Ted Kincaid at Devin Borden Gallery
Don’t let Ted Kincaid’s work fool you: his current show at Devin Borden Gallery is not about grizzled explorers bobbing around the Antarctic in gloriously impractical sailing ships. Not Another Hour, But This Hour isn’t about heroics in the turn-of-the-century tough guy sense of the word, but rather “heroics” as an aesthetic concept, as in: what makes an image “heroic?” Sure, there are plenty of building-high icebergs and tempestuous Turner-esque seas, but the primary question these works pose is a very formal one, all angst-ridden bearded dudes aside. These pieces speak to the ever-present existential conundrum of artistic images themselves, awash in their own sea of ads, selfies, and 24-hour-news feeds, and they’re infinitely more strange because of it.
The works reference painting and photography almost equally. The Iceberg series follows the rectangular-stretched-canvas formula but it’s images are actually high-quality prints in sophisticated monochrome. The purported subjects also hail from the painting tradition, if only because wooden galleons and cameras were hardly concurrent technologies. Alternate blurred distances and sharply focused foregrounds, in contrast, are a hallmark of photographic depth-of-field, but the digital media used to mingle them is from yet another era. Pieces like Iceberg 713 become especially weird with the inclusion of digital technology; some passages give the impression of a scaled-up miniature, while others are shot in the more traditional documentary sense. That the craftsmanship of these images is totally flawless makes them all the more vexing to decipher. Even the artist’s limited inclusion of the figure is disconcerting; the “shipwrecked” souls of the Nautical Disaster series are hardly wasting away, they’re more Greek god than castaway.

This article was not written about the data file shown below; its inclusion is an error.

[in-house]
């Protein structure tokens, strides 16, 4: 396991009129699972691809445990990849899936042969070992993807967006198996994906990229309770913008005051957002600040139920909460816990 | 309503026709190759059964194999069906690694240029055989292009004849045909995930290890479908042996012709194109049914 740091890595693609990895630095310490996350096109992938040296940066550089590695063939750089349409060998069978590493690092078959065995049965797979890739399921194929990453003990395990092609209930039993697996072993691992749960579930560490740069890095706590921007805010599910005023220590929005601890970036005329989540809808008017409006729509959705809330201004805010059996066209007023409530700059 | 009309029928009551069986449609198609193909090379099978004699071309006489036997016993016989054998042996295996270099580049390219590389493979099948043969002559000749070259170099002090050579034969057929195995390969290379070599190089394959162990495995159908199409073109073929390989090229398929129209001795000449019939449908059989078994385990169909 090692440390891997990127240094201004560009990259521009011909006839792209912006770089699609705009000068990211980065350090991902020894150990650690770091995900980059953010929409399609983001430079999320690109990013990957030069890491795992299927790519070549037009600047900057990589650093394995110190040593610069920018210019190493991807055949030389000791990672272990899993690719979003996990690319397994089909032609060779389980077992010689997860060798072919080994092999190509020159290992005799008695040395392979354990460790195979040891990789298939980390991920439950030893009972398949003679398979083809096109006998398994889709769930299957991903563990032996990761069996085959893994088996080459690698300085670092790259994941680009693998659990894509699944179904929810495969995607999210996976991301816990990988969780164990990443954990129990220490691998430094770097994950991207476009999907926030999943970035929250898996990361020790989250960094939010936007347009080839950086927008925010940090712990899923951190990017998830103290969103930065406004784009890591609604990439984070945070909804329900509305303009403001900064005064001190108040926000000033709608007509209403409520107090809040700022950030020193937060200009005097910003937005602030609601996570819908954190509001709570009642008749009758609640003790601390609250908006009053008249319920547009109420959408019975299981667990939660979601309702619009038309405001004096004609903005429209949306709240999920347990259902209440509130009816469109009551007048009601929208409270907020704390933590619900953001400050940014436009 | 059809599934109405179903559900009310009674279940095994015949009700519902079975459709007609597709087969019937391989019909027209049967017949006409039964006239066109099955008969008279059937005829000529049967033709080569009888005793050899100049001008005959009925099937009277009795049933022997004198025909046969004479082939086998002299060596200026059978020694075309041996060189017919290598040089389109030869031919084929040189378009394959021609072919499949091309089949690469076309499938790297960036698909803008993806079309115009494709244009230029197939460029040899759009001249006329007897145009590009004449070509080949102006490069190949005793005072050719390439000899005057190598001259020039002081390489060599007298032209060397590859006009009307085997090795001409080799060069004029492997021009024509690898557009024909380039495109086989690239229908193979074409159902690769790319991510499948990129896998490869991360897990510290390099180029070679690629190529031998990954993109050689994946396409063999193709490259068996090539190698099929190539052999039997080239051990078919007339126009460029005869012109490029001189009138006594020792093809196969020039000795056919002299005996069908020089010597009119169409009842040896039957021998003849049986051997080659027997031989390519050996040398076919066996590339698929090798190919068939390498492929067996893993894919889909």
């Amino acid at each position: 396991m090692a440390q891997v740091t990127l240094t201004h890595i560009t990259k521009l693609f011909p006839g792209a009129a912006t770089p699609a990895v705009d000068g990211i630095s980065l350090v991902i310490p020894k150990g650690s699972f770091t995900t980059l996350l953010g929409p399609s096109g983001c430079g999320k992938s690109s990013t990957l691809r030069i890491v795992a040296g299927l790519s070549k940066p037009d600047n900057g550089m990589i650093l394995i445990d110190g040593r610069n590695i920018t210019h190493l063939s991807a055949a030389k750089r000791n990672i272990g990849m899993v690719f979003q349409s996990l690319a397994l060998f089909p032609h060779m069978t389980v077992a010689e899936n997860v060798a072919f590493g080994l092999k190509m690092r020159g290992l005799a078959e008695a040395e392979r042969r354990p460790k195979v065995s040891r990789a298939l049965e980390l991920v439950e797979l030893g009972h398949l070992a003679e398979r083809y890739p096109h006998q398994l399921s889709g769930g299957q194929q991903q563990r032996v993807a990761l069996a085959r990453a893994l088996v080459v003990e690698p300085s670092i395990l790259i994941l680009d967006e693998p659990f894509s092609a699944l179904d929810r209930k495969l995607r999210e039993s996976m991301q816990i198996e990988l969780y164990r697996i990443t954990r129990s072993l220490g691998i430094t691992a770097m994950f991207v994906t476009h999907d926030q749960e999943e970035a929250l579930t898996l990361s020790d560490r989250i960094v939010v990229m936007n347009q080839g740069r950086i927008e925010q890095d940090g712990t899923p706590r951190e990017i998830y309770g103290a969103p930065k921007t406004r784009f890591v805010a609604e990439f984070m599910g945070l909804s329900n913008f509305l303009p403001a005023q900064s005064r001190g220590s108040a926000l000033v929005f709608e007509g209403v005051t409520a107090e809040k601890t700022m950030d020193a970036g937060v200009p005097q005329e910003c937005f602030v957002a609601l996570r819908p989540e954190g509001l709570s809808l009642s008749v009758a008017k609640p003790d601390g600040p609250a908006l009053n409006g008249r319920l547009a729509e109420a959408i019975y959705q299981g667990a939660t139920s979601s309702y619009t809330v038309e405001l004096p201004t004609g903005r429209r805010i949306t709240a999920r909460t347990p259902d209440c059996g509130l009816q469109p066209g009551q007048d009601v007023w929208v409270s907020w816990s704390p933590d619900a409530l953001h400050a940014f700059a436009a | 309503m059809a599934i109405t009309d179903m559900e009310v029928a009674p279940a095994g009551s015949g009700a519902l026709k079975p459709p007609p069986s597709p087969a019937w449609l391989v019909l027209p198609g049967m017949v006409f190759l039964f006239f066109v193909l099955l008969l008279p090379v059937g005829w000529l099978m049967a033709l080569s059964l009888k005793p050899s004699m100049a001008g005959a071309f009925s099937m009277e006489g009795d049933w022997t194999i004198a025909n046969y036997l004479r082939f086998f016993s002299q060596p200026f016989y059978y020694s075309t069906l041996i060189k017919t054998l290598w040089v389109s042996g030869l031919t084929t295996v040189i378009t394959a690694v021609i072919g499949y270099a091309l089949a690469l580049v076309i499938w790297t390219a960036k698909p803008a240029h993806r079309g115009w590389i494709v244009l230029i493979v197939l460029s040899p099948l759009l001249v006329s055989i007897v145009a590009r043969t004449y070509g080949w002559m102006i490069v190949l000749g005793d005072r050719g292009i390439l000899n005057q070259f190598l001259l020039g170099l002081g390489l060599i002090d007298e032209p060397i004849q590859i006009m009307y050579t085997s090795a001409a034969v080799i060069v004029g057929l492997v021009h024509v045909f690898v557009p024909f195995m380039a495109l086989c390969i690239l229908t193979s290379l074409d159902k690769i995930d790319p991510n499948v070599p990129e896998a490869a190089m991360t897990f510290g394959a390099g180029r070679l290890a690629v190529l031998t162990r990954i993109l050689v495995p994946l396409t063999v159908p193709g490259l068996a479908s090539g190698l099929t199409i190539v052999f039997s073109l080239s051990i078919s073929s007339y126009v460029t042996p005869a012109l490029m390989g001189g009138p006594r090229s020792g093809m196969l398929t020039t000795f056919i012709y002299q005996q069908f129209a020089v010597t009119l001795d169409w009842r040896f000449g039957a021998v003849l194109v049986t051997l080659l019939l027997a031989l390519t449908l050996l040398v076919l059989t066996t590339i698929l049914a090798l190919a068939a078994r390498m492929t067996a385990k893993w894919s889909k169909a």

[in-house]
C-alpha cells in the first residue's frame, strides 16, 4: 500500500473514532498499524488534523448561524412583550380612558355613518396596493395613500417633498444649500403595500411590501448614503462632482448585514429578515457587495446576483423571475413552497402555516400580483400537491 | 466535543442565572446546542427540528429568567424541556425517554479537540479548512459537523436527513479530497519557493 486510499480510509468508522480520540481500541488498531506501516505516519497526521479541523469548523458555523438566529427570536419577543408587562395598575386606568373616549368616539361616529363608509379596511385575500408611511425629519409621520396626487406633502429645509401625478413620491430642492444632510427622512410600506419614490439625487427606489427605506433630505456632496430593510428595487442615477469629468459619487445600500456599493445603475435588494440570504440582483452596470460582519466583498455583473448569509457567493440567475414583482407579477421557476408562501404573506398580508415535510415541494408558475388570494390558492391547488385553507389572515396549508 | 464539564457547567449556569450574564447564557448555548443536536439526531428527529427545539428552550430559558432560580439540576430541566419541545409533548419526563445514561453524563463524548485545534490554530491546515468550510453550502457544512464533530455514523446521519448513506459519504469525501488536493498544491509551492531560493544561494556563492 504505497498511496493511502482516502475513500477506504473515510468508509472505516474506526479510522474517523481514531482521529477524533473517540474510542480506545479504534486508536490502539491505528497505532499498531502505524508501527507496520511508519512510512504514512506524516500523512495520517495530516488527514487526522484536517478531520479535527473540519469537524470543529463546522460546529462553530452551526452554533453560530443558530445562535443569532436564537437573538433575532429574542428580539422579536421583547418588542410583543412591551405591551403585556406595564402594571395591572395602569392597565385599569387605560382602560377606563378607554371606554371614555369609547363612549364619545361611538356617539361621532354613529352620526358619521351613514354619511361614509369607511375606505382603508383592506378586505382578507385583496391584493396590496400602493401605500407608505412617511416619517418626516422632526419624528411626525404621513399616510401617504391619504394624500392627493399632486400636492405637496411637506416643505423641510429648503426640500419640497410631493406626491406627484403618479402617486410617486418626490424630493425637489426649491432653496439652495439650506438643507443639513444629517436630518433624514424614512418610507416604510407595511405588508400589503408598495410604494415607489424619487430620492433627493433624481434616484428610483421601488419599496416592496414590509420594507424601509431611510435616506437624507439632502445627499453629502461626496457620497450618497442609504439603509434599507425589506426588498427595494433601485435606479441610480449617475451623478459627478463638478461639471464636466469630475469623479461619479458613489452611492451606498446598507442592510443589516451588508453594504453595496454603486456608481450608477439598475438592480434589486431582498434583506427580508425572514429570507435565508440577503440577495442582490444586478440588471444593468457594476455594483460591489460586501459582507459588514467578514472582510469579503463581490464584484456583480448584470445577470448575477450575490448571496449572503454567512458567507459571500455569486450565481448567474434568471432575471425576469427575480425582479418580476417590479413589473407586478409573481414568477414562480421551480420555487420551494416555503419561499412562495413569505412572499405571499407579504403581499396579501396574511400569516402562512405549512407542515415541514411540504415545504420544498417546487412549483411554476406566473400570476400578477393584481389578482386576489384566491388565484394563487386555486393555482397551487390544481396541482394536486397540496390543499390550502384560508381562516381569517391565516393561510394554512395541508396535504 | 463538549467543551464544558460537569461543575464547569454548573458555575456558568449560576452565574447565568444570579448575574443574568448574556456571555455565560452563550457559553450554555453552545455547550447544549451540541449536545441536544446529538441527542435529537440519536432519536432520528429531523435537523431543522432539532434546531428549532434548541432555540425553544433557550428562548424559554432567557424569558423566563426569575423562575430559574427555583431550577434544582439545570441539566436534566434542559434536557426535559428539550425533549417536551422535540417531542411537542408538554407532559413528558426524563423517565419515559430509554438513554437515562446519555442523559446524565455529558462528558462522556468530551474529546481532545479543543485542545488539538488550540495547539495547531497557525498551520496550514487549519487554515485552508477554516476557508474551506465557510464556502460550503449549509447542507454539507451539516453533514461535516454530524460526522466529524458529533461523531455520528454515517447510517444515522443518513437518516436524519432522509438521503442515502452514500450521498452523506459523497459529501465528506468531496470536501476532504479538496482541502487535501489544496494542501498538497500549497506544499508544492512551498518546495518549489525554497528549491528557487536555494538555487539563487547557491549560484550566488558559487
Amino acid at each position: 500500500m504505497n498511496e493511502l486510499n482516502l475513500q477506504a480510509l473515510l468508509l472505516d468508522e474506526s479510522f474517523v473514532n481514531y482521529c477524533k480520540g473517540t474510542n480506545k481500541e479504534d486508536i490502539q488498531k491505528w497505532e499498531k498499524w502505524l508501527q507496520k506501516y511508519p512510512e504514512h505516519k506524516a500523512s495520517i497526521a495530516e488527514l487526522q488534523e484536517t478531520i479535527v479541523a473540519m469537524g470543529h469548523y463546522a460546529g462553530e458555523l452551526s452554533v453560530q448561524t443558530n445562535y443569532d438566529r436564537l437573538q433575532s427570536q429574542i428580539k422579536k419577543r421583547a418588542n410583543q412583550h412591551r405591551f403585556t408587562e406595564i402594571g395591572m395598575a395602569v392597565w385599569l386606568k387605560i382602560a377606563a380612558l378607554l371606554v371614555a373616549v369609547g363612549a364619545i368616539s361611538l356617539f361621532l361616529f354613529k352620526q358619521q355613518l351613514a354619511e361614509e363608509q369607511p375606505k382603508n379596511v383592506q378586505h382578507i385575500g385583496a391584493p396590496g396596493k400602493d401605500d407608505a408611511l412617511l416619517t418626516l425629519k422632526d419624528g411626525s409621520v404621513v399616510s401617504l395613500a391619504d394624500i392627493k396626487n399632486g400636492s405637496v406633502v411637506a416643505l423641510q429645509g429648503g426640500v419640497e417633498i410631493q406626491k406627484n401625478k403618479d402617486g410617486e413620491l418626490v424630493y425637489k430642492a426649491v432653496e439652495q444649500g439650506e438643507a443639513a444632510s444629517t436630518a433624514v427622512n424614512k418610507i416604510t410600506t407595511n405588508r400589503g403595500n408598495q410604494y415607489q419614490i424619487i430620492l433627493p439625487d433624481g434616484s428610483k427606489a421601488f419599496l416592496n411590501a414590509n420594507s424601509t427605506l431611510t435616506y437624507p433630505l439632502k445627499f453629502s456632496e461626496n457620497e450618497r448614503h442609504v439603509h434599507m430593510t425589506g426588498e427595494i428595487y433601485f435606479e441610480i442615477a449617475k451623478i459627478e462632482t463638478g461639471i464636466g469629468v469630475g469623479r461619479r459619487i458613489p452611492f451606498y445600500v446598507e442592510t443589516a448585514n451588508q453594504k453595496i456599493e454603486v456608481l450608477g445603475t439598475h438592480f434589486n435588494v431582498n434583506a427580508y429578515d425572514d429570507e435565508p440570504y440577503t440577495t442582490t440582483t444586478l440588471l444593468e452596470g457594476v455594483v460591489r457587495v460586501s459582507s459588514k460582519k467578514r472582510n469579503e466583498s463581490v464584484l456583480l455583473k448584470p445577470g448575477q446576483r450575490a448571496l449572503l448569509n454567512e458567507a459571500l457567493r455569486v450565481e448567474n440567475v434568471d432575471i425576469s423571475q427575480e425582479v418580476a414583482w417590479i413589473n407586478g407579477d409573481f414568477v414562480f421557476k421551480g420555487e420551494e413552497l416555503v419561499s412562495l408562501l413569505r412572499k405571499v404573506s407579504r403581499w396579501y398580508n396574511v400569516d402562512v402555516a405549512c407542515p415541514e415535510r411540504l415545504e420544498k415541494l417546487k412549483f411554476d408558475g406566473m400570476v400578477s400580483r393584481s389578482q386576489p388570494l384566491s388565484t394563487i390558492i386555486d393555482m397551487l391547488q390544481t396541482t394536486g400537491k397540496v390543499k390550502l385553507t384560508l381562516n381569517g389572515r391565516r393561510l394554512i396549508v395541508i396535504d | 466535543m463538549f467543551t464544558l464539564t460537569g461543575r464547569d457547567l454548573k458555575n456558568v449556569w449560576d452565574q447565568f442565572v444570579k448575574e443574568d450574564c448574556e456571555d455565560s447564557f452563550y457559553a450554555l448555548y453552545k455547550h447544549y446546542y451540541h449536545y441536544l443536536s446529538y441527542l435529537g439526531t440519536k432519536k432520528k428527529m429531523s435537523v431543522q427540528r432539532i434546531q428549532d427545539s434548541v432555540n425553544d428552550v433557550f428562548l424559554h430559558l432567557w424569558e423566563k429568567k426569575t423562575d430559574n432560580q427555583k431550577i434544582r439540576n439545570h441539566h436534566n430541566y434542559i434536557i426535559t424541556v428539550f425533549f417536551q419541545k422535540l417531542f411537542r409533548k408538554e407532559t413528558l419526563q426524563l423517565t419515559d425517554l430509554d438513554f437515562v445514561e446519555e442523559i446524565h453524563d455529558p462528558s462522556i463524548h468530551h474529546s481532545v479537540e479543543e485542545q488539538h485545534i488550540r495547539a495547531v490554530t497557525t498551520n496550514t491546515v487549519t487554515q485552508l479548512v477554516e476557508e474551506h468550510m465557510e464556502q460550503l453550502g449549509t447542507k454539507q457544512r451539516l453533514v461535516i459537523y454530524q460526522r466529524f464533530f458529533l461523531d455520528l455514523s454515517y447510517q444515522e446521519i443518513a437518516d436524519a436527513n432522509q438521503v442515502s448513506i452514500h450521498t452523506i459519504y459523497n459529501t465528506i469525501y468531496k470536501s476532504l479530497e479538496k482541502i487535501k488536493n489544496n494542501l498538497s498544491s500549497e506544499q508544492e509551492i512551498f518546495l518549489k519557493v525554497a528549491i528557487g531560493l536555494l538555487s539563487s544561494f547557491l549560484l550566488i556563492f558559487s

With Not Another Hour… Kincaid has hit all the romantic notes at once: desolate seascape, adventure, beautiful bods, and somehow the result is bizarrely clinical. As David Foster Wallace once described the “critical machine,” it’s like “tearing the petals off and grinding them up and running the goo through a spectrometer to explain why a rose smells so pretty.” In this case Kincaid’s serene (on the surface) works act as that critical machine.
Of course, contemporary art should speak to contemporary experience. As much as we adore and romanticize the past to which these images refer, we also understand that it never really existed. We know that everything looks so much lovelier in the hazy light of nostalgia. With works like Ted Kincaid’s, we can take off the rose-colored glasses or put them back on at will. It doesn’t make us long for those untouchable ideals of heroism and beauty any less, but it does help us take them a little less seriously.